From the minute the door swings open and your elderly loved one wraps you in a warm hug, through the festive holiday meal and every timeless family tradition, opportunities abound for not merely quality time together, but to assess how your loved one is really doing and if any red flags are noticed as well.
In particular, there are specific indicators which can point to cognitive issues, such as Alzheimer’s disease. Because Alzheimer’s is now more and more common in senior loved ones, and because early detection and intervention are key, Home Sweet Home In Home Care recommends checking for the following usual signs of early Alzheimer’s disease throughout your holiday visit this year:
- Social differences. According to John Ramsay, CEO of Shift 8, “Dementia can cause people to become closed-off, avoiding any sense of social interaction.” Look closely at any signs both in the senior’s behavior and conversations that point to his or her inclination for reclusiveness and isolation, particularly if the person has consistently enjoyed socializing.
- Mood swings. Depression, anxiety, and apathy tend to be components of early onset dementia. The disease impacts a person’s ability to process and manage emotions, often times caused by the inability to recollect what triggered a negative feeling, leading to increased irritation.
- Loss of memory. Difficulties with memory are at the core of Alzheimer’s disease, in particular, short-term memory. Note if the senior generally seems to have trouble with recent events, but is able to fully engage in discussions about the past.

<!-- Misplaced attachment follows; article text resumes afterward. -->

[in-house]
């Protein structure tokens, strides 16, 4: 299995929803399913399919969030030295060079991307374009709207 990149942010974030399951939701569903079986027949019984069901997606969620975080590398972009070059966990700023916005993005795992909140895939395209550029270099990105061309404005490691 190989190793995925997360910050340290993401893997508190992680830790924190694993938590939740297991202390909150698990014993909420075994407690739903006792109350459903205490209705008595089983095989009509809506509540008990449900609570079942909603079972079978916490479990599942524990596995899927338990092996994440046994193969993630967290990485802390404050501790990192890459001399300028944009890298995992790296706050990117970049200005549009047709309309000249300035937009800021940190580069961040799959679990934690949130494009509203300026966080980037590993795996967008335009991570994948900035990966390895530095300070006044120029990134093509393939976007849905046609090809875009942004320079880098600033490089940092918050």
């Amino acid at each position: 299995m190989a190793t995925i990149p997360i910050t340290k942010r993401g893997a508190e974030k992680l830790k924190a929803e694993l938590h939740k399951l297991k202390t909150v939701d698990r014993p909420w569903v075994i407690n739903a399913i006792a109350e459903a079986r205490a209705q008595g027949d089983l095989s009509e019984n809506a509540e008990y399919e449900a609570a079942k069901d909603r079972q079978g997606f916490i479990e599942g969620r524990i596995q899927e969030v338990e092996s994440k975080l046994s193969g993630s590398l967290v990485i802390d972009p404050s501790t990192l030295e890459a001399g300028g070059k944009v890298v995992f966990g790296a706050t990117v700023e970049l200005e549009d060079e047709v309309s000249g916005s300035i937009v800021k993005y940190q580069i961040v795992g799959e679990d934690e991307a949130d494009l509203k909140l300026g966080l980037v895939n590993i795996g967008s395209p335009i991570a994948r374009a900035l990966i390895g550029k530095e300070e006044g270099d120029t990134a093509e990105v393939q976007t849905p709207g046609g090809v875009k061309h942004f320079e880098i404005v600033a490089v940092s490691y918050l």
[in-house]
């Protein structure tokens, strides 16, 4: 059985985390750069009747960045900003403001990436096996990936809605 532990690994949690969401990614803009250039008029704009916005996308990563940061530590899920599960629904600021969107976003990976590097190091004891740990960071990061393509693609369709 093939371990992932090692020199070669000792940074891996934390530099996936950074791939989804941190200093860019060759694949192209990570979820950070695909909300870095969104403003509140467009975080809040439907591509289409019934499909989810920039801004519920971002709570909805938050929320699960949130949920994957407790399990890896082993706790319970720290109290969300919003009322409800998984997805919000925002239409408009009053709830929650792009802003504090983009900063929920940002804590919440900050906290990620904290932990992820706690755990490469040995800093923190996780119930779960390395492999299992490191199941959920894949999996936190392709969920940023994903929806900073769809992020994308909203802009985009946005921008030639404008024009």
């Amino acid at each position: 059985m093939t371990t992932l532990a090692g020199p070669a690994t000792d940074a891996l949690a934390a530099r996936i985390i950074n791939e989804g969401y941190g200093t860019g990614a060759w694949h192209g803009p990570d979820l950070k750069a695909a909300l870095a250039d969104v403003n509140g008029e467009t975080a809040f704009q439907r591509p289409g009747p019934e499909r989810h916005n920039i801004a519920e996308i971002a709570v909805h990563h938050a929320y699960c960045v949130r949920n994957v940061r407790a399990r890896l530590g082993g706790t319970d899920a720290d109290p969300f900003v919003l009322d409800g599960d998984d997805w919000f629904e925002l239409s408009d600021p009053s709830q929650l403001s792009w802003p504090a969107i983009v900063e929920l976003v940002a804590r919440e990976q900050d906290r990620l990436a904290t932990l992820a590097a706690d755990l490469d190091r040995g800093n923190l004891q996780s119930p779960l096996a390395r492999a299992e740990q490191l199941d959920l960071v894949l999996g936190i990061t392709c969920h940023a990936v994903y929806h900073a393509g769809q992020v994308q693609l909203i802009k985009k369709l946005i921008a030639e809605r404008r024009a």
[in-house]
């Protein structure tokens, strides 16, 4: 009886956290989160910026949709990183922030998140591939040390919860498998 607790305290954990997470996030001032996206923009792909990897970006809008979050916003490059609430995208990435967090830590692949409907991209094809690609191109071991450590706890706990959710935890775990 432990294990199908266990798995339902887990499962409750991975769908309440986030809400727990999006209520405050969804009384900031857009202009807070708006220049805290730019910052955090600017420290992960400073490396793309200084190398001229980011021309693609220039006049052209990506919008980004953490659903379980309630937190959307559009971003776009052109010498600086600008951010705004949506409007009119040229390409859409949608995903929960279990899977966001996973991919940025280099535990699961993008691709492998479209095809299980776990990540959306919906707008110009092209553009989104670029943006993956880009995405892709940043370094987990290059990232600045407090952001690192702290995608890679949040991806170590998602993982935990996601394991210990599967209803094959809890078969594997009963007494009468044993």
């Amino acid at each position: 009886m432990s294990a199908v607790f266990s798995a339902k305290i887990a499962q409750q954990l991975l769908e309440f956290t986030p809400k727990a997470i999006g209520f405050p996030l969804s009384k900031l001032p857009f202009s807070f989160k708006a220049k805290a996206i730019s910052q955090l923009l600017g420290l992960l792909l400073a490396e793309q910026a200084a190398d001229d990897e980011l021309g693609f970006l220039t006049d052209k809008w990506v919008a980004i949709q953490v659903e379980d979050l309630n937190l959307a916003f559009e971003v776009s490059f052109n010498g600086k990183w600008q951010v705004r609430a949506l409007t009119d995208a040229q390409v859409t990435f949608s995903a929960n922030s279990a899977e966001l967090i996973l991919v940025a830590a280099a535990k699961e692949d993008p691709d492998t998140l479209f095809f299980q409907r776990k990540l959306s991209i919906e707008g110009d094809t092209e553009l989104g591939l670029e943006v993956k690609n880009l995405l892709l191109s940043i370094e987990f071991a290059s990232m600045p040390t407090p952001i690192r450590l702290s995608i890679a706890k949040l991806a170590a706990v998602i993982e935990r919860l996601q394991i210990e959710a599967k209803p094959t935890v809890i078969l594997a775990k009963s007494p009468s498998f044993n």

- Issues with altered routines. Spotting disorientation, anxiety or agitation is not uncommon through the holiday season, with its probability of disruptions to the normal routine. Those with Alzheimer’s have a tendency to rely heavily on familiarity and could appear out of sorts when deviating from the usual.
- Physical differences. Note any proof of a decrease in hygiene or in the cleanliness and organization of the house, especially if your senior loved one has until now been meticulous in maintaining a sense of order.
Any worries such as these should really be brought to the attention of the senior’s primary care doctor as soon as possible.
And, it is important to have a trusted senior care partner readily available who knows the nuances of dementia and other concerns of aging, and that can supply the professional assistance which enables older adults to remain secure, safe, and well. Call Home Sweet Home In Home Care at (269) 373-5444 to learn more about our highly skilled, specialized elder care in Kalamazoo and other Michigan communities. For a full list of the communities we serve, please visit our Locations page.